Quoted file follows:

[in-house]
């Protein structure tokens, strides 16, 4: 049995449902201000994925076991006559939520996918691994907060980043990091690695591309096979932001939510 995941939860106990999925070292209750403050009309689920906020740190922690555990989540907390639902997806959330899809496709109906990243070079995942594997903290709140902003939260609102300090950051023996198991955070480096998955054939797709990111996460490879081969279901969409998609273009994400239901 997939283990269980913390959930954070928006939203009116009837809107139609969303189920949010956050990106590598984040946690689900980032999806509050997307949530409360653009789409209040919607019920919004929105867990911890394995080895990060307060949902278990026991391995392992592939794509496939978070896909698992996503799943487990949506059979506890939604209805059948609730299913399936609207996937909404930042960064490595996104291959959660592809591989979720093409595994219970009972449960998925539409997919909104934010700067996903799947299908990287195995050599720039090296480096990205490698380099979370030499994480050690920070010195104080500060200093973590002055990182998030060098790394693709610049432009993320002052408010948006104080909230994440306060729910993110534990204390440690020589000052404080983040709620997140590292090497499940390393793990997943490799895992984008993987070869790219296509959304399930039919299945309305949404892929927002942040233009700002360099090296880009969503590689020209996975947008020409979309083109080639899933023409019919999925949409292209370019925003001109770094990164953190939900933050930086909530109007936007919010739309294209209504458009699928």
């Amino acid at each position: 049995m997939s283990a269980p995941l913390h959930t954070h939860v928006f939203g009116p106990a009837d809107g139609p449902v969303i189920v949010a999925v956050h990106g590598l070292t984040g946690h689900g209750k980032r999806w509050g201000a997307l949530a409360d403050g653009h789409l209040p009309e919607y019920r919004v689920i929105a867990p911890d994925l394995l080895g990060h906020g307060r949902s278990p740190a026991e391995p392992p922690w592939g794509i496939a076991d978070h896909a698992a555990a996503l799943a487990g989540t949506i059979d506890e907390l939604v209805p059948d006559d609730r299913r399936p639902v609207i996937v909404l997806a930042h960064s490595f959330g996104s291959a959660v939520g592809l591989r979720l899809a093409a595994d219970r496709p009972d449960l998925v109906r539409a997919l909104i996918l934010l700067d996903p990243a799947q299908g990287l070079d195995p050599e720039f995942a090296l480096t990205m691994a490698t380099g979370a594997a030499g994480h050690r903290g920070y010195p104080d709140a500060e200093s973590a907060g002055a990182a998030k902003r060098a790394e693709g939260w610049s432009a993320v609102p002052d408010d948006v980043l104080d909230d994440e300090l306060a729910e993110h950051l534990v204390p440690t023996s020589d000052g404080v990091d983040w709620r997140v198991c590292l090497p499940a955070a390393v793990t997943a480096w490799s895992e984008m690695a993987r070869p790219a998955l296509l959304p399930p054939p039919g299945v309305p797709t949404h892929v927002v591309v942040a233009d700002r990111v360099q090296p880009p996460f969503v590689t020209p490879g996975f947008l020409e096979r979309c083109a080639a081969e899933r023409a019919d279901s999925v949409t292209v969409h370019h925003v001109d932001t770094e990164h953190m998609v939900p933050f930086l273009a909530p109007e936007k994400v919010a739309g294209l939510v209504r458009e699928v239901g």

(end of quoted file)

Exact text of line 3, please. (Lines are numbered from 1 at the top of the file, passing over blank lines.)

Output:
């Amino acid at each position: 049995m997939s283990a269980p995941l913390h959930t954070h939860v928006f939203g009116p106990a009837d809107g139609p449902v969303i189920v949010a999925v956050h990106g590598l070292t984040g946690h689900g209750k980032r999806w509050g201000a997307l949530a409360d403050g653009h789409l209040p009309e919607y019920r919004v689920i929105a867990p911890d994925l394995l080895g990060h906020g307060r949902s278990p740190a026991e391995p392992p922690w592939g794509i496939a076991d978070h896909a698992a555990a996503l799943a487990g989540t949506i059979d506890e907390l939604v209805p059948d006559d609730r299913r399936p639902v609207i996937v909404l997806a930042h960064s490595f959330g996104s291959a959660v939520g592809l591989r979720l899809a093409a595994d219970r496709p009972d449960l998925v109906r539409a997919l909104i996918l934010l700067d996903p990243a799947q299908g990287l070079d195995p050599e720039f995942a090296l480096t990205m691994a490698t380099g979370a594997a030499g994480h050690r903290g920070y010195p104080d709140a500060e200093s973590a907060g002055a990182a998030k902003r060098a790394e693709g939260w610049s432009a993320v609102p002052d408010d948006v980043l104080d909230d994440e300090l306060a729910e993110h950051l534990v204390p440690t023996s020589d000052g404080v990091d983040w709620r997140v198991c590292l090497p499940a955070a390393v793990t997943a480096w490799s895992e984008m690695a993987r070869p790219a998955l296509l959304p399930p054939p039919g299945v309305p797709t949404h892929v927002v591309v942040a233009d700002r990111v360099q090296p880009p996460f969503v590689t020209p490879g996975f947008l020409e096979r979309c083109a080639a081969e899933r023409a019919d279901s999925v949409t292209v969409h370019h925003v001109d932001t770094e990164h953190m998609v939900p933050f930086l273009a909530p109007e936007k994400v919010a739309g294209l939510v209504r458009e699928v239901g």